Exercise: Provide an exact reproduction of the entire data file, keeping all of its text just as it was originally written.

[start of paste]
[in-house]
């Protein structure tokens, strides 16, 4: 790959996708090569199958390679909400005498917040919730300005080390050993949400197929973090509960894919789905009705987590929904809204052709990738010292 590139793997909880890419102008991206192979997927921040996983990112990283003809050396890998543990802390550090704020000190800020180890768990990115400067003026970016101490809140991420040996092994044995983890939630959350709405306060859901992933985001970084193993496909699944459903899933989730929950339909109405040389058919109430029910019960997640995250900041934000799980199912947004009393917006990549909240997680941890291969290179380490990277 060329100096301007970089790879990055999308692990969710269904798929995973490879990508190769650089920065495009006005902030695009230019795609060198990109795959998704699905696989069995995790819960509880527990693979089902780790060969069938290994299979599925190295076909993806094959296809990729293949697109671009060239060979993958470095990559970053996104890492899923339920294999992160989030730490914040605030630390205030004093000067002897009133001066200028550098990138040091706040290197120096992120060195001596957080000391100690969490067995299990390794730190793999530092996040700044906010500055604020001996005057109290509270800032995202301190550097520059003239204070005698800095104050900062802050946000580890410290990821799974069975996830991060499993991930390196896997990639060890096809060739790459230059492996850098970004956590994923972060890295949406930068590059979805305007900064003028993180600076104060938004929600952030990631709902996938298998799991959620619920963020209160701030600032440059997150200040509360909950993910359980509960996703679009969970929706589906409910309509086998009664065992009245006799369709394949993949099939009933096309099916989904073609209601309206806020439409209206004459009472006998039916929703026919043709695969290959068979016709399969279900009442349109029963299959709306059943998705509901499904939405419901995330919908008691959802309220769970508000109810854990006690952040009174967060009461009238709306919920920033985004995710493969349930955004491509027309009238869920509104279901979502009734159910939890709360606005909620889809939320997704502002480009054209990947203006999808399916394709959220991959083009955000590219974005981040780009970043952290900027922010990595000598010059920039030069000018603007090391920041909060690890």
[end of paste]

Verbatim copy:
[in-house]
């Protein structure tokens, strides 16, 4: 790959996708090569199958390679909400005498917040919730300005080390050993949400197929973090509960894919789905009705987590929904809204052709990738010292 590139793997909880890419102008991206192979997927921040996983990112990283003809050396890998543990802390550090704020000190800020180890768990990115400067003026970016101490809140991420040996092994044995983890939630959350709405306060859901992933985001970084193993496909699944459903899933989730929950339909109405040389058919109430029910019960997640995250900041934000799980199912947004009393917006990549909240997680941890291969290179380490990277 060329100096301007970089790879990055999308692990969710269904798929995973490879990508190769650089920065495009006005902030695009230019795609060198990109795959998704699905696989069995995790819960509880527990693979089902780790060969069938290994299979599925190295076909993806094959296809990729293949697109671009060239060979993958470095990559970053996104890492899923339920294999992160989030730490914040605030630390205030004093000067002897009133001066200028550098990138040091706040290197120096992120060195001596957080000391100690969490067995299990390794730190793999530092996040700044906010500055604020001996005057109290509270800032995202301190550097520059003239204070005698800095104050900062802050946000580890410290990821799974069975996830991060499993991930390196896997990639060890096809060739790459230059492996850098970004956590994923972060890295949406930068590059979805305007900064003028993180600076104060938004929600952030990631709902996938298998799991959620619920963020209160701030600032440059997150200040509360909950993910359980509960996703679009969970929706589906409910309509086998009664065992009245006799369709394949993949099939009933096309099916989904073609209601309206806020439409209206004459009472006998039916929703026919043709695969290959068979016709399969279900009442349109029963299959709306059943998705509901499904939405419901995330919908008691959802309220769970508000109810854990006690952040009174967060009461009238709306919920920033985004995710493969349930955004491509027309009238869920509104279901979502009734159910939890709360606005909620889809939320997704502002480009054209990947203006999808399916394709959220991959083009955000590219974005981040780009970043952290900027922010990595000598010059920039030069000018603007090391920041909060690890």